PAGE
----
Yet, old habits and constant brainwashing cannot be so easily erased. The mindset in many parts of the world unthinkingly continues to aspire to the goals of that Western-dominated Post-WWII consumption model. However, our planet cannot sustain it. Also, while higher material well-being could lead to greater intellectual and emotional well-being up to a certain level, beyond that, it does not ensure a better overall quality of life.
In our pre-COVID-19 world, with rising income disparities, there was great hardship at the lower end of the income pyramid, with poor access to housing, nutrition, health and education. At the middle level, incomes could not meet aspirations driven by consumption-led “development” successfully marketed globally through technological connectivity. At the upper end, money, which can only be used to make more money or consume more, had lost its value beyond a certain threshold. Think of high net worth individuals, of billionaires, of stocks and shares sky-rocketing in certain companies, that we read and hear about. In essence, the excess monies and the oft-accompanying fanfare become meaningless to those very individuals and businesses that make the most. With only one physical body and one set of the five senses, one can only be in one location, stationary or in motion, in one outfit, savouring one dish or feasting on one work of art at any given moment. Thus, unless an individual is to be forever discontented, however many his houses, vehicles, clothes or art works, his marginal utility of an added unit of consumption at that level of affluence will be negligible. When I commended a globally recognised retired billionaire entrepreneur who was trying to “make a difference” with his wealth to help the less fortunate, my son responded wisely, “Better if he had paid his employees more throughout”. So true. There is really no rationality in aspiring to endless wealth.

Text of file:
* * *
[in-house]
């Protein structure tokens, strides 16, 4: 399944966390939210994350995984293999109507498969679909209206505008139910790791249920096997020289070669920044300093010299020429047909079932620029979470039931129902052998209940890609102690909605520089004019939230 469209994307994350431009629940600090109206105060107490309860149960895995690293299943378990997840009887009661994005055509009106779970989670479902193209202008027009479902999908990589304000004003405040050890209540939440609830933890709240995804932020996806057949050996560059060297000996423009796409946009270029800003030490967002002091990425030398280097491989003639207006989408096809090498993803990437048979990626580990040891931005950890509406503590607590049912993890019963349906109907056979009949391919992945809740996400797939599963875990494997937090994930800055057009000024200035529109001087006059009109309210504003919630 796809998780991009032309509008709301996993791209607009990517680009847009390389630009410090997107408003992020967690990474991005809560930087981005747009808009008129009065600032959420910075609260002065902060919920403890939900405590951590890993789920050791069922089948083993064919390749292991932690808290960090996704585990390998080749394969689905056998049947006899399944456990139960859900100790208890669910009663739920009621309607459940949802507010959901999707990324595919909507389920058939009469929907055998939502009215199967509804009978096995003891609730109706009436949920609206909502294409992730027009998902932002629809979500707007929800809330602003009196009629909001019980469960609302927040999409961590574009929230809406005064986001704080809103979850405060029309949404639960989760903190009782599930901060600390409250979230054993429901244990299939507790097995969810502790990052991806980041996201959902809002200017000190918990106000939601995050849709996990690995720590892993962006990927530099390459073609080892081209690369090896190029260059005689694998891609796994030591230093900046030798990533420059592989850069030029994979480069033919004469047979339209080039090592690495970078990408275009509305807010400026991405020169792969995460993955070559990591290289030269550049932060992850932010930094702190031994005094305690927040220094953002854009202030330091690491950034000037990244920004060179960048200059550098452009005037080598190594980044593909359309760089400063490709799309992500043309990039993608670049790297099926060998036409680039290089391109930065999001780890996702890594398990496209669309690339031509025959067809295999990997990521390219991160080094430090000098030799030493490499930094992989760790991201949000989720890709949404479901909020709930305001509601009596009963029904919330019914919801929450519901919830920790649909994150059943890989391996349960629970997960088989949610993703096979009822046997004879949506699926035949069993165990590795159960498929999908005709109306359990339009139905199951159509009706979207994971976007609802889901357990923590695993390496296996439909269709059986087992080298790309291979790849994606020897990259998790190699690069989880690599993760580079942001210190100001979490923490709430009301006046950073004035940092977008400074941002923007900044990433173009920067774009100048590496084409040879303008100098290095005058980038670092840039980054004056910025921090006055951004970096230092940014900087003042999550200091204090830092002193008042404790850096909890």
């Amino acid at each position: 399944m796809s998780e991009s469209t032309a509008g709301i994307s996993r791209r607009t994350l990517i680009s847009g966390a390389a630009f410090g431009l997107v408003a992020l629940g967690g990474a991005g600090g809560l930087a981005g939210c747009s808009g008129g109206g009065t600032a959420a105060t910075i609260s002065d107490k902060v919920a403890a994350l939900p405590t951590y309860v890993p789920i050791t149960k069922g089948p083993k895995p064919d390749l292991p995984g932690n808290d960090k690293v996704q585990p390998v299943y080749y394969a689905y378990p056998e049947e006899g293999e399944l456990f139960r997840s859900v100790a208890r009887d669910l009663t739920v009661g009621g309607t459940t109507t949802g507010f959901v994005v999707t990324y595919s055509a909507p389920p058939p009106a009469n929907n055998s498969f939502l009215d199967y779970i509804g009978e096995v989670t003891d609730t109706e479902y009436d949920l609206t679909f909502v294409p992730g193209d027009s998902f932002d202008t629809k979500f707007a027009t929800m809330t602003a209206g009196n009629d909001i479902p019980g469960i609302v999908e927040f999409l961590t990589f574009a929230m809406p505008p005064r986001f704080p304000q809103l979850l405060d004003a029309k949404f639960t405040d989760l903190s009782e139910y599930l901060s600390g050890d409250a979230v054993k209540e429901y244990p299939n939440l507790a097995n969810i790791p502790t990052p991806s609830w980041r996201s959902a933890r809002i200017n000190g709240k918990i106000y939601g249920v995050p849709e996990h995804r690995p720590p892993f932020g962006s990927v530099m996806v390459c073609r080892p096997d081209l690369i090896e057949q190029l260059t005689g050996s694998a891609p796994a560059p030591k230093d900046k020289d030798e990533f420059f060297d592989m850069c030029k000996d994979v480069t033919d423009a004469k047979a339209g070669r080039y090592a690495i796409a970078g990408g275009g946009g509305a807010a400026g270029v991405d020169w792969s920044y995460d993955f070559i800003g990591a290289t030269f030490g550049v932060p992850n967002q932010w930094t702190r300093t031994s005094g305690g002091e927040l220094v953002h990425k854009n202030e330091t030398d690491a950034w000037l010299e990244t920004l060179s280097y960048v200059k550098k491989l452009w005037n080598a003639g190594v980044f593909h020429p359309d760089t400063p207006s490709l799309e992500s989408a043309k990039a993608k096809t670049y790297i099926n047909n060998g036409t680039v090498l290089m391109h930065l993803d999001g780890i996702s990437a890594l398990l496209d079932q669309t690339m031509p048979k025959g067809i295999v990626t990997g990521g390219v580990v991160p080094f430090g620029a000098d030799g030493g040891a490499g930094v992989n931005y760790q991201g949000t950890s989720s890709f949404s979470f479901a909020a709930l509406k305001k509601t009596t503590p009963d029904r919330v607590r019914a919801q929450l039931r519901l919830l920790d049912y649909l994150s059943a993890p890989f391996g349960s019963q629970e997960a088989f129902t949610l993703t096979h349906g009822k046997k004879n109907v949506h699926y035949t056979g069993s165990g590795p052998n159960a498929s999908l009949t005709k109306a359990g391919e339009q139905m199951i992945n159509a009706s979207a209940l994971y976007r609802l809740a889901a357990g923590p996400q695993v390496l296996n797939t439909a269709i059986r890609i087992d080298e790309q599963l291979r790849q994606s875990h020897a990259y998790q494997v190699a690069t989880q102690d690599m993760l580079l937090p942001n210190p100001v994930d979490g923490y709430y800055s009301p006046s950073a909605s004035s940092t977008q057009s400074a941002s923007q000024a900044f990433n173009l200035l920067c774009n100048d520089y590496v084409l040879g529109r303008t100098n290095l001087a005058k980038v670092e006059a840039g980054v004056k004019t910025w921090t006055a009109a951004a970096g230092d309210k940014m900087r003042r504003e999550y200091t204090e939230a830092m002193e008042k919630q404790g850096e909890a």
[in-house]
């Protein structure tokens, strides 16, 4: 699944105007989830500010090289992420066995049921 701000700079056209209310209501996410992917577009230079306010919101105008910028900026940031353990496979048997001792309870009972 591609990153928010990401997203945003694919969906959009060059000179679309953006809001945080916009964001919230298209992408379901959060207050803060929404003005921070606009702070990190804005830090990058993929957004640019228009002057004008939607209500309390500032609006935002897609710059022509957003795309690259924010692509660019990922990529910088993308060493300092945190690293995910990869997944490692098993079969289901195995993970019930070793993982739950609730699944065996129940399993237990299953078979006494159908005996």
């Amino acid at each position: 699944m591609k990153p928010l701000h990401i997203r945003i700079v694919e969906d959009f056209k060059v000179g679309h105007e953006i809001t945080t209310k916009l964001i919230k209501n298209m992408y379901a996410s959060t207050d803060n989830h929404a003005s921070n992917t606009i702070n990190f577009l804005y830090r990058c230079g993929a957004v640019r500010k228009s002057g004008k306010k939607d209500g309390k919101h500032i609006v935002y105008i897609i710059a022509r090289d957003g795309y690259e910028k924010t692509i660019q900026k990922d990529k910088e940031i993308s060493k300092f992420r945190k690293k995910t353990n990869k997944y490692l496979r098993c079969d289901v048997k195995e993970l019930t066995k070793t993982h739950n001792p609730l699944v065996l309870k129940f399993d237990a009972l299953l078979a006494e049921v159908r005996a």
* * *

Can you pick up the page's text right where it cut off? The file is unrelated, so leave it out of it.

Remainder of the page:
In today’s globalised COVID-19 world, the global economy as we know it is in lockdown. At both national and international levels, most income-generating activities are virtually at a standstill. Many individuals, businesses and governments are unable to meet their financial commitments. Banking and financial institutions, domestically and internationally, are facing new challenges on their portfolios. At individual level, there is great hardship without employment and income at the lower end of the income pyramid. Incomes are down at the middle. At the upper end, money is of little use, with consumption of goods and services, especially travel, limited during a lockdown. Yet, much of humanity who were trapped in a consumption-driven pre-COVID world, are re-discovering simple pleasures of human interaction in the enforced lockdown. One hears of families reconnecting and of neighbourhood communities reaching out and helping each other. Individuals are finding time to read, to learn new skills, to reconnect with friends across the globe (thank goodness for technology and global connectivity), and most importantly, to reflect and reassess life’s priorities.
The COVID-19 world war has forced humanity to realise that a new “development” model has to be found to meet our planet’s needs in the 21st century. Humans have to replace overt consumption with realistic use and re-use of available, but depleting resources and prioritise a more holistic concept of human well-being. Money, finances and business value have to be reinvented; global and domestic debt and debt repayments have to be rethought; new business models of reduced profits and higher employees’ wages need to be considered. If all three pillars of human well-being are important, a new global “development” model should prioritise two interconnected goals—improving overall human well-being while preserving the natural environment.
It is because nations cooperated and collaborated and built international institutions Post WWII to meet common needs and help each other that they were able to rebuild a broken world. 70 years on, will geopolitics and humanity’s greed and arrogance allow us to recognise that we are off-track? Will we ever see that we need each other, individuals, communities and nations, to share knowledge, skills, experiences and efforts to save ourselves and what is left of our planet for future generations?
(The author is a former Assistant Governor and Director of Statistics of the Central Bank of Sri Lanka)
By Anila Dias Bandaranaike, Ph.D.